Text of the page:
It’s important for successful compliance leaders to keep an eye on the regulatory landscape. Priorities and strategies can be driven by past reporting and the guidance released by organizations like the SEC, FINRA, and more.
The recently published 2022 Report on FINRA’s Examination and Risk Monitoring Program replaces FINRA’s traditional priorities letter and findings letter and is designed to be a reference document to inform compliance programs of their priorities or areas of focus. This year, FINRA has defined 21 topical areas of interest. The report also seeks to highlight key considerations as well as share effective practices in an effort to support compliance obligations.
While the total number of FINRA enforcement actions in 2021 remained nearly static, the same number of actions resulted in a 60 percent increase in the monetary value of the fines. It’s clear that the price of misconduct is rising.
Among the broad array of areas covered in the report, these are some of the notable highlights that compliance monitoring professionals should note.
1. AML: Not unexpectedly, anti-money laundering (AML) risks remain a priority for market participants. A particular focus area is around tailoring supervision of risks by products, customer business lines, and transactions, including where change to a business has taken place. Despite historical efforts, this risk remains pertinent for compliance teams to address. This year’s report notes an additional focus on low-priced securities that could be indicative of fraud, in particular where activity coincides with sudden price increases. This likely refers to penny or small-cap equities where anomalously volatile price movements follow a transaction, which could be related to insider knowledge or “pump and dump”-type activity. Since AML consistently appears in every regulatory priority list, it’s clear the challenge of tracking the proceeds of any serious crime that has a significant financial payout has not been resolved. The noted increase in number and variety of fraud schemes, including those conducted digitally or via cyber activity, heightens the risks. The report also mentions “omnibus” accounts set up through financial institutions outside the US. Trading from these accounts can be carried out in the name of the broker and not the individual or entity which originated the trade, making specific identification challenging or even ineffective.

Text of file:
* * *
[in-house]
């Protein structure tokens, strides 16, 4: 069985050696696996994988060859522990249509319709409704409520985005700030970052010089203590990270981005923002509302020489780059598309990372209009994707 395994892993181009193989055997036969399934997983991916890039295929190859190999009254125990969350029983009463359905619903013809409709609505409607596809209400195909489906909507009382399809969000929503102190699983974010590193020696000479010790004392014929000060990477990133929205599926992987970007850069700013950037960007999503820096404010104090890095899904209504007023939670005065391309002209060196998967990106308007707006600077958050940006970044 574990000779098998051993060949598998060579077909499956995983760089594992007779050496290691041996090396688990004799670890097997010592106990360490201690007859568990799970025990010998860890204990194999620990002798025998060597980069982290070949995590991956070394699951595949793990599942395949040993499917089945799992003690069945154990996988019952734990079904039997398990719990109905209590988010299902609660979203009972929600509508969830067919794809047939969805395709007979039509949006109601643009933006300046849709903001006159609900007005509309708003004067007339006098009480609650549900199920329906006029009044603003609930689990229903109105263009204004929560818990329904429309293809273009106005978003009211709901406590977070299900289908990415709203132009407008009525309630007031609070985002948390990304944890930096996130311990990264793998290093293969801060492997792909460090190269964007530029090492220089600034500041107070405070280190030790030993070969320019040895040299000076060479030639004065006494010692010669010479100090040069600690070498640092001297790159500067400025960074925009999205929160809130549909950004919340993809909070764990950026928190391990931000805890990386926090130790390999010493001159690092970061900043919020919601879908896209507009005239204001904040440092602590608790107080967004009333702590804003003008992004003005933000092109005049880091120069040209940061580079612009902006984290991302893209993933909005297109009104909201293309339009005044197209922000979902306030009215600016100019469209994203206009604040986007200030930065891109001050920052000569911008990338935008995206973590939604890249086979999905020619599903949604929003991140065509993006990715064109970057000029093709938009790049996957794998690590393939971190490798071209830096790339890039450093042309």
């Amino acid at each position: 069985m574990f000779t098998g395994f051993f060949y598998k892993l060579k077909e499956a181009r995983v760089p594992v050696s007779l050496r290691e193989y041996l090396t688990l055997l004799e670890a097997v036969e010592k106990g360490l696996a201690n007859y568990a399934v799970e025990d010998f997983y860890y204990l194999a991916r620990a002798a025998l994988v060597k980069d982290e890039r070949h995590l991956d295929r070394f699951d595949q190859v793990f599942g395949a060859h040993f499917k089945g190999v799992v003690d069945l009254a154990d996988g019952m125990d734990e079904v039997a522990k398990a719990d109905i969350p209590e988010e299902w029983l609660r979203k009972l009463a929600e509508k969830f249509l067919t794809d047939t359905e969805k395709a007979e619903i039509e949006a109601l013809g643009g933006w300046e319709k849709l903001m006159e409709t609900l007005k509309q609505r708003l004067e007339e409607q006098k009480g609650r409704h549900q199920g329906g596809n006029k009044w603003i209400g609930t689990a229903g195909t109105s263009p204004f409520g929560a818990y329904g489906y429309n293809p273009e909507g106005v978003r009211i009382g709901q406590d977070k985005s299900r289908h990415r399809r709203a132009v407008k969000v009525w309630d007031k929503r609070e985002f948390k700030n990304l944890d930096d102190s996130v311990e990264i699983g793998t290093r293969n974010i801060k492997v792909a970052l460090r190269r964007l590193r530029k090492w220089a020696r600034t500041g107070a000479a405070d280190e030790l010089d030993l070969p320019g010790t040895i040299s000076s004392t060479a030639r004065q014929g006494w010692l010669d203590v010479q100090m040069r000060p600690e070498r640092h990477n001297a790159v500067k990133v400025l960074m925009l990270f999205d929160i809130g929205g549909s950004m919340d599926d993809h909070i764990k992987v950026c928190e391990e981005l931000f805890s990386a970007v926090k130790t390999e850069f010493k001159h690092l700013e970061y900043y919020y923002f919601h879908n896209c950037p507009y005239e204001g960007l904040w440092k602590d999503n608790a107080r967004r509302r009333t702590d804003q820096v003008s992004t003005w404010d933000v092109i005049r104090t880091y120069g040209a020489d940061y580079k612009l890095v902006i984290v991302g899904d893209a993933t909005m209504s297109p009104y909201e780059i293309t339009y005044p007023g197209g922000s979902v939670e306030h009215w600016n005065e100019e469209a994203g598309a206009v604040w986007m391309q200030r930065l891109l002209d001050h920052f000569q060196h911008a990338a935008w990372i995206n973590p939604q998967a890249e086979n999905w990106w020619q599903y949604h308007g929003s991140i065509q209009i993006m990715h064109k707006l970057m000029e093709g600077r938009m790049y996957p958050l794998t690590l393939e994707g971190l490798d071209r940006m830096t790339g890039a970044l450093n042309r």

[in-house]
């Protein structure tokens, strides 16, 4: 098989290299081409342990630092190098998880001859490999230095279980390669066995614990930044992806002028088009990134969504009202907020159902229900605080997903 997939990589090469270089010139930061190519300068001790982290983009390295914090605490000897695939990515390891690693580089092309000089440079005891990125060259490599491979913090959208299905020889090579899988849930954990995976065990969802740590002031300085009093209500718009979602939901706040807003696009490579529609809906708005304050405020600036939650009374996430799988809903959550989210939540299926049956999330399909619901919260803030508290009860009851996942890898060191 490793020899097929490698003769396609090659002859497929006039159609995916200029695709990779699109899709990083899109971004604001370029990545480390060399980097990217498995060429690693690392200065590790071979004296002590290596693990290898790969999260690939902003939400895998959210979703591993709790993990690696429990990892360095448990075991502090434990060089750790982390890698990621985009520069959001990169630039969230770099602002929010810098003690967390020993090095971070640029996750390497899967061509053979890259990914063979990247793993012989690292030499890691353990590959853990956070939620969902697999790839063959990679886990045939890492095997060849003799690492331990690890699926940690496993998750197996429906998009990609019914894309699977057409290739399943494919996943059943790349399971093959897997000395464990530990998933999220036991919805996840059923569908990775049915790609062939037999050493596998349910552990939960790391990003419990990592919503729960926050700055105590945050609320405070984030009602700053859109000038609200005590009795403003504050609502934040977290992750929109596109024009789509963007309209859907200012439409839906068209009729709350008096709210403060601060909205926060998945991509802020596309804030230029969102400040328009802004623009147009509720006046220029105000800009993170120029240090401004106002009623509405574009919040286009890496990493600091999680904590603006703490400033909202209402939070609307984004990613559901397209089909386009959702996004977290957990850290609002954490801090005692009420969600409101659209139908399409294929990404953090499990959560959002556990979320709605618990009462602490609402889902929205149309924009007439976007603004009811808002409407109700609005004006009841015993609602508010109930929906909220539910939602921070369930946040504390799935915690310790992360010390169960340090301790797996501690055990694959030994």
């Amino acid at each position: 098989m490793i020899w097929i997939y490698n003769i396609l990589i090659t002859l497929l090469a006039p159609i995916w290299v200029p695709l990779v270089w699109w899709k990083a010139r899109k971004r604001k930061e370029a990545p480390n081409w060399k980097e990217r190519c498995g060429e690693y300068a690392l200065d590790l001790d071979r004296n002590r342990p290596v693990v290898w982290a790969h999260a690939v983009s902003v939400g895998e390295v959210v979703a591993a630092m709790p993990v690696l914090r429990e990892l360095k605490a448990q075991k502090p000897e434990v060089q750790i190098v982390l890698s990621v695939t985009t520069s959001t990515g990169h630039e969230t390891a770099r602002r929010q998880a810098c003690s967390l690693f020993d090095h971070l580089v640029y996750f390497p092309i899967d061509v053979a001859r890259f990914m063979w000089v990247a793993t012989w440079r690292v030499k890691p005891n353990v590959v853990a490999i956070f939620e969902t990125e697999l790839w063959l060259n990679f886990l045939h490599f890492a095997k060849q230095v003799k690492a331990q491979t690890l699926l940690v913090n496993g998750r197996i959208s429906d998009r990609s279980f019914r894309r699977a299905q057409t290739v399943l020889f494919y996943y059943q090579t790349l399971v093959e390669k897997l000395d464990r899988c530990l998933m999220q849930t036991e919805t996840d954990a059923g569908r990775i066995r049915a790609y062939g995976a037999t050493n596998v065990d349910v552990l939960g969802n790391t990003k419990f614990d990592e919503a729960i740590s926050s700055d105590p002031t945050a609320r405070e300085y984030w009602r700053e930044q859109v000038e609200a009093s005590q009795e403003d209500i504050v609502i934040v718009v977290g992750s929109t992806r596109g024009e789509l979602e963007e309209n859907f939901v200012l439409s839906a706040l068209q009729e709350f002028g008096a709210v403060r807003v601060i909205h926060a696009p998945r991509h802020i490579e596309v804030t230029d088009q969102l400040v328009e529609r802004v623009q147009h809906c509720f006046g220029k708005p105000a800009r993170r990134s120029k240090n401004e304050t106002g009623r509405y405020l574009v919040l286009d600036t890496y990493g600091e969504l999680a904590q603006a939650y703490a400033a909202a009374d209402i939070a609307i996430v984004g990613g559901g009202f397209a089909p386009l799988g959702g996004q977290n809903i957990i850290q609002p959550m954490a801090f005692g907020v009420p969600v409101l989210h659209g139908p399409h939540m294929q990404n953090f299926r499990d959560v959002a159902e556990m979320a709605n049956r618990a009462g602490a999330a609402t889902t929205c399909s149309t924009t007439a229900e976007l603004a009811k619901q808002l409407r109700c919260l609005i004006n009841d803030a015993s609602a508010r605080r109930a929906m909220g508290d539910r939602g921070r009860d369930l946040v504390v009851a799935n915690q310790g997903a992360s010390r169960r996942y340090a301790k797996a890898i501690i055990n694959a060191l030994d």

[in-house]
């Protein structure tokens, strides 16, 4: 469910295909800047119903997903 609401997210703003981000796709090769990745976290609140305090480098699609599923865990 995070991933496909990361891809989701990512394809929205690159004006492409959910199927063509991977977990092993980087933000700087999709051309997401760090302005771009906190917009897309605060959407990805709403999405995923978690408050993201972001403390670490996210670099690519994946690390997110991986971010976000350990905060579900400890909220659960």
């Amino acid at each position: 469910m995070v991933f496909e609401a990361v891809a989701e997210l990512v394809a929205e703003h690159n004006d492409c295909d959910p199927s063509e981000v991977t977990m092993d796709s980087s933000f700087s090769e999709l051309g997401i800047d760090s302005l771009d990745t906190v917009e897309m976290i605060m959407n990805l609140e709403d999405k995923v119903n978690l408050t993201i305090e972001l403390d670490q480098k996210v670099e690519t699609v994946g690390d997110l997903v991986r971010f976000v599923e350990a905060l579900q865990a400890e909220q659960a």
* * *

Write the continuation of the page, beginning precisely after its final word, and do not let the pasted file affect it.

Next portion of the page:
2. Cyber crime and tech governance: Inclusion of this risk category is similarly unsurprising, especially given the present geopolitical situation. All compliance teams are already wrestling with these challenges. Identity theft, customer account takeovers, illegal transfers of funds, phishing campaigns, and more are frequent, with crypto assets providing a convenient, anonymous means to launder money or to fund terrorist organizations. Cyber crime has also targeted areas which maintain sensitive or confidential data for the purposes of insider dealing. This is all in addition to the recent sanctions prohibiting trading and transfer of funds of those entities involved, which is not always transparent due to deliberately misleading identifiers like nominee shareholding structures or the use of powers of attorney or similar. The report suggests more detailed processes, governance controls, and inspections to reduce cyber crime and increase adherence to tech governance.
Communication Surveillance-Specific Risk
3. Public information: More specific to electronic communications monitoring is a focus on standards when communicating with the public via any medium. Communications, including mobile apps, must ensure messages do not contain false and misleading information. This is a not a new requirement, and Reg BI aims to ensure that a client’s “best interest” is represented and transparent messages are articulated. However, the guidance in this report reminds us that the regulation now clearly refers to all forms of communication, including digital, and also notes that capture should be comprehensive for recording, even where not formally authorized.